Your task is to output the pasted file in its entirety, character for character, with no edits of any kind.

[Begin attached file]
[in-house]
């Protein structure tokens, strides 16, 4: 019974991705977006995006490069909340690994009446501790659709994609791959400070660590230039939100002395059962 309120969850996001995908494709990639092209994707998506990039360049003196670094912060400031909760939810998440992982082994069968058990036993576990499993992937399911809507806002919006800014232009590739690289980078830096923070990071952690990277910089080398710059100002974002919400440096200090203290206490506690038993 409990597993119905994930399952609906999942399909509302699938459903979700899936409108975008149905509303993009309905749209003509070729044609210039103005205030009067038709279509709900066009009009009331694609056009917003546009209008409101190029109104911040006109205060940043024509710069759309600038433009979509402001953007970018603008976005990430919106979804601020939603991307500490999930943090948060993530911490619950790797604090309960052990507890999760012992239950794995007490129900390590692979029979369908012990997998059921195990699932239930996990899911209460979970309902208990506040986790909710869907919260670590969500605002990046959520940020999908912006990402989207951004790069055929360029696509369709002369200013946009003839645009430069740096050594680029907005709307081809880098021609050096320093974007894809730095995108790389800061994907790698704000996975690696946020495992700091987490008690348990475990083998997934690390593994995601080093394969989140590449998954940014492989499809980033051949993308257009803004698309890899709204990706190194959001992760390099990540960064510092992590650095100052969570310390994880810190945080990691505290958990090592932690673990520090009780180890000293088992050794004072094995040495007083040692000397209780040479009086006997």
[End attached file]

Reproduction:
[in-house]
């Protein structure tokens, strides 16, 4: 019974991705977006995006490069909340690994009446501790659709994609791959400070660590230039939100002395059962 309120969850996001995908494709990639092209994707998506990039360049003196670094912060400031909760939810998440992982082994069968058990036993576990499993992937399911809507806002919006800014232009590739690289980078830096923070990071952690990277910089080398710059100002974002919400440096200090203290206490506690038993 409990597993119905994930399952609906999942399909509302699938459903979700899936409108975008149905509303993009309905749209003509070729044609210039103005205030009067038709279509709900066009009009009331694609056009917003546009209008409101190029109104911040006109205060940043024509710069759309600038433009979509402001953007970018603008976005990430919106979804601020939603991307500490999930943090948060993530911490619950790797604090309960052990507890999760012992239950794995007490129900390590692979029979369908012990997998059921195990699932239930996990899911209460979970309902208990506040986790909710869907919260670590969500605002990046959520940020999908912006990402989207951004790069055929360029696509369709002369200013946009003839645009430069740096050594680029907005709307081809880098021609050096320093974007894809730095995108790389800061994907790698704000996975690696946020495992700091987490008690348990475990083998997934690390593994995601080093394969989140590449998954940014492989499809980033051949993308257009803004698309890899709204990706190194959001992760390099990540960064510092992590650095100052969570310390994880810190945080990691505290958990090592932690673990520090009780180890000293088992050794004072094995040495007083040692000397209780040479009086006997």